Fourth, interest rates and risk spreads have risen in many emerging market economies, notably commodity exporters, and risk spreads on high-yield bonds and other products exposed to energy prices have also widened. Long-term government bond yields have declined further in major advanced economies, reflecting safe haven effects and weaker activity in some, while global equity indices in national currency have remained broadly unchanged since October.

Developments since the release of the October WEO have conflicting implications for the growth forecasts. On the upside, the decline in oil prices driven by supply factors—which, as noted, are expected to reverse only gradually and partially—will boost global growth over the next two years or so by lifting purchasing power and private demand in oil importers (see box). The impact is forecast to be stronger in advanced economy oil importers, where the pass-through to end-user prices is expected to be higher than in emerging market and developing oil importers. In the latter, more of the windfall gains from lower prices are assumed to accrue to governments (for example, in the form of lower energy subsidies), where they may be used to shore up public finances. However, the boost from lower oil prices is expected to be more than offset by an adjustment to lower medium-term growth in most major economies other than the United States. At 3.5 and 3.7 percent, respectively, global growth projections for 2015–16 have been marked down by 0.3 percent relative to the October 2014 WEO (Table 1).

Among major advanced economies, growth in the United States rebounded ahead of expectations after the contraction in the first quarter of 2014, and unemployment declined further, while inflation pressure stayed more muted, also reflecting the dollar appreciation and the decline in oil prices. Growth is projected to exceed 3 percent in 2015–16, with domestic demand supported by lower oil prices, more moderate fiscal adjustment, and continued support from an accommodative monetary policy stance, despite the projected gradual rise in interest rates. But the recent dollar appreciation is projected to reduce net exports.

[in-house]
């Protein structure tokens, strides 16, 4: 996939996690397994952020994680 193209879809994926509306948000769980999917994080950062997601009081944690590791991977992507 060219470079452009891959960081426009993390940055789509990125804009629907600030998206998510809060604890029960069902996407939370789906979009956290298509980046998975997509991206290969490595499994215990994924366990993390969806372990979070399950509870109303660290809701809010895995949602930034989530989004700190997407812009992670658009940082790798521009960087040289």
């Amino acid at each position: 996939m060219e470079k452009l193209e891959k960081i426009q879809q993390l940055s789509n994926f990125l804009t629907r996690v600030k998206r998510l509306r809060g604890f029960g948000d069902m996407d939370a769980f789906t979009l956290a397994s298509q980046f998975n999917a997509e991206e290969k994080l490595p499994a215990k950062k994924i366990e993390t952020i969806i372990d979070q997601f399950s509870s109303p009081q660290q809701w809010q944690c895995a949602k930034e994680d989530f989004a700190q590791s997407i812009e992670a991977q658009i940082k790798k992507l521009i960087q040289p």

In the euro area, growth in the third quarter of 2014 was modestly weaker than expected, largely on account of weak investment, and inflation and inflation expectations continued to decline. Activity is projected to be supported by lower oil prices, further monetary policy easing (already broadly anticipated in financial markets and reflected in interest rates), a more neutral fiscal policy stance, and the recent euro depreciation. But these factors will be offset by weaker investment prospects, partly reflecting the impact of weaker growth in emerging market economies on the export sector, and the recovery is projected to be somewhat slower than forecast in October, with annual growth projected at 1.2 percent in 2015 and 1.4 percent in 2016.

In Japan, the economy fell into technical recession in the third quarter of 2014. Private domestic demand did not accelerate as expected after the increase in the consumption tax rate in the previous quarter, despite a cushion from increased infrastructure spending. Policy responses—additional quantitative and qualitative monetary easing and the delay in the second consumption tax rate increase—are assumed to support a gradual rebound in activity and, together with the oil price boost and yen depreciation, are expected to strengthen growth to above trend in 2015–16.